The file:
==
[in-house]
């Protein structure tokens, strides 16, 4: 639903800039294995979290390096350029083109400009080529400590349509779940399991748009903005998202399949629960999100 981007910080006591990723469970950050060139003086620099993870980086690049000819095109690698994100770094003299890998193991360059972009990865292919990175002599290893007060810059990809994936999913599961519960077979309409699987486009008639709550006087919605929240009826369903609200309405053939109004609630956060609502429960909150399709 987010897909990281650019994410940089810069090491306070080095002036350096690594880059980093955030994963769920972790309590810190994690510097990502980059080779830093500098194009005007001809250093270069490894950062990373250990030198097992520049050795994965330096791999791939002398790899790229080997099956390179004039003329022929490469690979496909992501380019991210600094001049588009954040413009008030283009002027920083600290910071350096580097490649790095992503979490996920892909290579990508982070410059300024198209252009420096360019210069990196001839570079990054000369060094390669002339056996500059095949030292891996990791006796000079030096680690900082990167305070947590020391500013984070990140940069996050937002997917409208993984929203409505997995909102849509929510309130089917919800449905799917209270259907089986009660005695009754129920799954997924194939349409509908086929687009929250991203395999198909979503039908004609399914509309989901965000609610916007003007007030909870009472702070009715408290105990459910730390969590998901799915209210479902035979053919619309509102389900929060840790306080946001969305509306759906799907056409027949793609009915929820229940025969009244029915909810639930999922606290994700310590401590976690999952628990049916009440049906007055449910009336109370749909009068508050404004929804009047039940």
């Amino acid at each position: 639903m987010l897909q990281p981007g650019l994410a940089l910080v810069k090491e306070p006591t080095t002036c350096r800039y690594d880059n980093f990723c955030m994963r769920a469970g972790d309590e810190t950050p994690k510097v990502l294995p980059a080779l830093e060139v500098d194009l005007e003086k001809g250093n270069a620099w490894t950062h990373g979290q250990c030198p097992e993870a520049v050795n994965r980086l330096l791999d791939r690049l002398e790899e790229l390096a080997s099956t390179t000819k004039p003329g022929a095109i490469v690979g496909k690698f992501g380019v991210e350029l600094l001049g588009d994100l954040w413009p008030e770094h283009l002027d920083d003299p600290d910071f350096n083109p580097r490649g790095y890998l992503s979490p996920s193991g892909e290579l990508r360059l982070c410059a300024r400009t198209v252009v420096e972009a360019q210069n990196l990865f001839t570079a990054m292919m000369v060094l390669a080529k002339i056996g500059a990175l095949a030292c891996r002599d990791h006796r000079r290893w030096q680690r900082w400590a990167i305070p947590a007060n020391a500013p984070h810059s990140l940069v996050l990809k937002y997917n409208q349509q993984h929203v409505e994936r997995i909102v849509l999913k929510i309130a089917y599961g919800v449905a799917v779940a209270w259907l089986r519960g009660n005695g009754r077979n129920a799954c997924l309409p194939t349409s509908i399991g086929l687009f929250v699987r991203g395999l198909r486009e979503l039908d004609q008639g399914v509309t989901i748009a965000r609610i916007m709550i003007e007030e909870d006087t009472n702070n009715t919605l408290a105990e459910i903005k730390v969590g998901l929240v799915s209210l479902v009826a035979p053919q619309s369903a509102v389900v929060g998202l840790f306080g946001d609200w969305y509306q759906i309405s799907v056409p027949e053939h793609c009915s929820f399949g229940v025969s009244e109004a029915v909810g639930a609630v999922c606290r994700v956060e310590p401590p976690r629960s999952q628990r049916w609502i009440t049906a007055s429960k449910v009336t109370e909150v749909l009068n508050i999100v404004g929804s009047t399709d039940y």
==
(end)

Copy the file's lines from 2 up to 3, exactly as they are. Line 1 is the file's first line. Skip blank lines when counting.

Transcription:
């Protein structure tokens, strides 16, 4: 639903800039294995979290390096350029083109400009080529400590349509779940399991748009903005998202399949629960999100 981007910080006591990723469970950050060139003086620099993870980086690049000819095109690698994100770094003299890998193991360059972009990865292919990175002599290893007060810059990809994936999913599961519960077979309409699987486009008639709550006087919605929240009826369903609200309405053939109004609630956060609502429960909150399709 987010897909990281650019994410940089810069090491306070080095002036350096690594880059980093955030994963769920972790309590810190994690510097990502980059080779830093500098194009005007001809250093270069490894950062990373250990030198097992520049050795994965330096791999791939002398790899790229080997099956390179004039003329022929490469690979496909992501380019991210600094001049588009954040413009008030283009002027920083600290910071350096580097490649790095992503979490996920892909290579990508982070410059300024198209252009420096360019210069990196001839570079990054000369060094390669002339056996500059095949030292891996990791006796000079030096680690900082990167305070947590020391500013984070990140940069996050937002997917409208993984929203409505997995909102849509929510309130089917919800449905799917209270259907089986009660005695009754129920799954997924194939349409509908086929687009929250991203395999198909979503039908004609399914509309989901965000609610916007003007007030909870009472702070009715408290105990459910730390969590998901799915209210479902035979053919619309509102389900929060840790306080946001969305509306759906799907056409027949793609009915929820229940025969009244029915909810639930999922606290994700310590401590976690999952628990049916009440049906007055449910009336109370749909009068508050404004929804009047039940």
């Amino acid at each position: 639903m987010l897909q990281p981007g650019l994410a940089l910080v810069k090491e306070p006591t080095t002036c350096r800039y690594d880059n980093f990723c955030m994963r769920a469970g972790d309590e810190t950050p994690k510097v990502l294995p980059a080779l830093e060139v500098d194009l005007e003086k001809g250093n270069a620099w490894t950062h990373g979290q250990c030198p097992e993870a520049v050795n994965r980086l330096l791999d791939r690049l002398e790899e790229l390096a080997s099956t390179t000819k004039p003329g022929a095109i490469v690979g496909k690698f992501g380019v991210e350029l600094l001049g588009d994100l954040w413009p008030e770094h283009l002027d920083d003299p600290d910071f350096n083109p580097r490649g790095y890998l992503s979490p996920s193991g892909e290579l990508r360059l982070c410059a300024r400009t198209v252009v420096e972009a360019q210069n990196l990865f001839t570079a990054m292919m000369v060094l390669a080529k002339i056996g500059a990175l095949a030292c891996r002599d990791h006796r000079r290893w030096q680690r900082w400590a990167i305070p947590a007060n020391a500013p984070h810059s990140l940069v996050l990809k937002y997917n409208q349509q993984h929203v409505e994936r997995i909102v849509l999913k929510i309130a089917y599961g919800v449905a799917v779940a209270w259907l089986r519960g009660n005695g009754r077979n129920a799954c997924l309409p194939t349409s509908i399991g086929l687009f929250v699987r991203g395999l198909r486009e979503l039908d004609q008639g399914v509309t989901i748009a965000r609610i916007m709550i003007e007030e909870d006087t009472n702070n009715t919605l408290a105990e459910i903005k730390v969590g998901l929240v799915s209210l479902v009826a035979p053919q619309s369903a509102v389900v929060g998202l840790f306080g946001d609200w969305y509306q759906i309405s799907v056409p027949e053939h793609c009915s929820f399949g229940v025969s009244e109004a029915v909810g639930a609630v999922c606290r994700v956060e310590p401590p976690r629960s999952q628990r049916w609502i009440t049906a007055s429960k449910v009336t109370e909150v749909l009068n508050i999100v404004g929804s009047t399709d039940y």